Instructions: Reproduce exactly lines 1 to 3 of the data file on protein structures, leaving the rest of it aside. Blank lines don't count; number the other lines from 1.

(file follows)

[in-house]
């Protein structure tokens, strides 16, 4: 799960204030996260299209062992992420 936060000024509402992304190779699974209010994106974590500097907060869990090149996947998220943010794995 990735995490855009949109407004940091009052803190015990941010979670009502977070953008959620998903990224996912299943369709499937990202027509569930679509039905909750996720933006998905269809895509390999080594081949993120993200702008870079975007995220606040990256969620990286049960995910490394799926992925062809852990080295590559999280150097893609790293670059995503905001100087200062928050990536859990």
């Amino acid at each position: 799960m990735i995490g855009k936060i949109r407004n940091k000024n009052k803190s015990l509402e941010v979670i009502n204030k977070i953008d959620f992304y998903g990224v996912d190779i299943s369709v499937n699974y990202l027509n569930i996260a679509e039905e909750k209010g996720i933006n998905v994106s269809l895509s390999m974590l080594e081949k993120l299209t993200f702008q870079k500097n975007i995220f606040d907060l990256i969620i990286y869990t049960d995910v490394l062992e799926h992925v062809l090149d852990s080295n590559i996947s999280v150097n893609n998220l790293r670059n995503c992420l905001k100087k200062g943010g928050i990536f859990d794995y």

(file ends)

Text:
[in-house]
């Protein structure tokens, strides 16, 4: 799960204030996260299209062992992420 936060000024509402992304190779699974209010994106974590500097907060869990090149996947998220943010794995 990735995490855009949109407004940091009052803190015990941010979670009502977070953008959620998903990224996912299943369709499937990202027509569930679509039905909750996720933006998905269809895509390999080594081949993120993200702008870079975007995220606040990256969620990286049960995910490394799926992925062809852990080295590559999280150097893609790293670059995503905001100087200062928050990536859990």
């Amino acid at each position: 799960m990735i995490g855009k936060i949109r407004n940091k000024n009052k803190s015990l509402e941010v979670i009502n204030k977070i953008d959620f992304y998903g990224v996912d190779i299943s369709v499937n699974y990202l027509n569930i996260a679509e039905e909750k209010g996720i933006n998905v994106s269809l895509s390999m974590l080594e081949k993120l299209t993200f702008q870079k500097n975007i995220f606040d907060l990256i969620i990286y869990t049960d995910v490394l062992e799926h992925v062809l090149d852990s080295n590559i996947s999280v150097n893609n998220l790293r670059n995503c992420l905001k100087k200062g943010g928050i990536f859990d794995y």